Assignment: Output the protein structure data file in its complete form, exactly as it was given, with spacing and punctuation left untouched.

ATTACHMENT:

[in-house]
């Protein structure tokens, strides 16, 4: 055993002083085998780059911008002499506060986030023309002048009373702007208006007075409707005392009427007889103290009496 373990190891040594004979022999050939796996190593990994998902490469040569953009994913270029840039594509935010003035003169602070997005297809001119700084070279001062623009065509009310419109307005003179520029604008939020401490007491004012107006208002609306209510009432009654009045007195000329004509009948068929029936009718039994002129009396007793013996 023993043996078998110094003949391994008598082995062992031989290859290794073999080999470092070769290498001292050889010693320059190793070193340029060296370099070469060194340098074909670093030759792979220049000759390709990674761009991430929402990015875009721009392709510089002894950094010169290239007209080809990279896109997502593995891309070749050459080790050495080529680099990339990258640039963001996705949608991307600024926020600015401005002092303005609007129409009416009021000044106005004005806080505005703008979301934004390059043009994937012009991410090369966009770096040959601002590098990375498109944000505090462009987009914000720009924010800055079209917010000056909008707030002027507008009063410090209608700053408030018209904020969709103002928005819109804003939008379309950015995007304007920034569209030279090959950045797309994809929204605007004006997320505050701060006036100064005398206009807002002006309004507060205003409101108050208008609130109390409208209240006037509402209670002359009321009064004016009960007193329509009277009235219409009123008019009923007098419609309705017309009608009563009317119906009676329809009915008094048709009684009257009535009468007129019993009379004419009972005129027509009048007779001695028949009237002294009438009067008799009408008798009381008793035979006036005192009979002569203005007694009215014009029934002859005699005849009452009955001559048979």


[in-house]
């Protein structure tokens, strides 16, 4: 055993002083085998780059911008002499506060986030023309002048009373702007208006007075409707005392009427007889103290009496 373990190891040594004979022999050939796996190593990994998902490469040569953009994913270029840039594509935010003035003169602070997005297809001119700084070279001062623009065509009310419109307005003179520029604008939020401490007491004012107006208002609306209510009432009654009045007195000329004509009948068929029936009718039994002129009396007793013996 023993043996078998110094003949391994008598082995062992031989290859290794073999080999470092070769290498001292050889010693320059190793070193340029060296370099070469060194340098074909670093030759792979220049000759390709990674761009991430929402990015875009721009392709510089002894950094010169290239007209080809990279896109997502593995891309070749050459080790050495080529680099990339990258640039963001996705949608991307600024926020600015401005002092303005609007129409009416009021000044106005004005806080505005703008979301934004390059043009994937012009991410090369966009770096040959601002590098990375498109944000505090462009987009914000720009924010800055079209917010000056909008707030002027507008009063410090209608700053408030018209904020969709103002928005819109804003939008379309950015995007304007920034569209030279090959950045797309994809929204605007004006997320505050701060006036100064005398206009807002002006309004507060205003409101108050208008609130109390409208209240006037509402209670002359009321009064004016009960007193329509009277009235219409009123008019009923007098419609309705017309009608009563009317119906009676329809009915008094048709009684009257009535009468007129019993009379004419009972005129027509009048007779001695028949009237002294009438009067008799009408008798009381008793035979006036005192009979002569203005007694009215014009029934002859005699005849009452009955001559048979």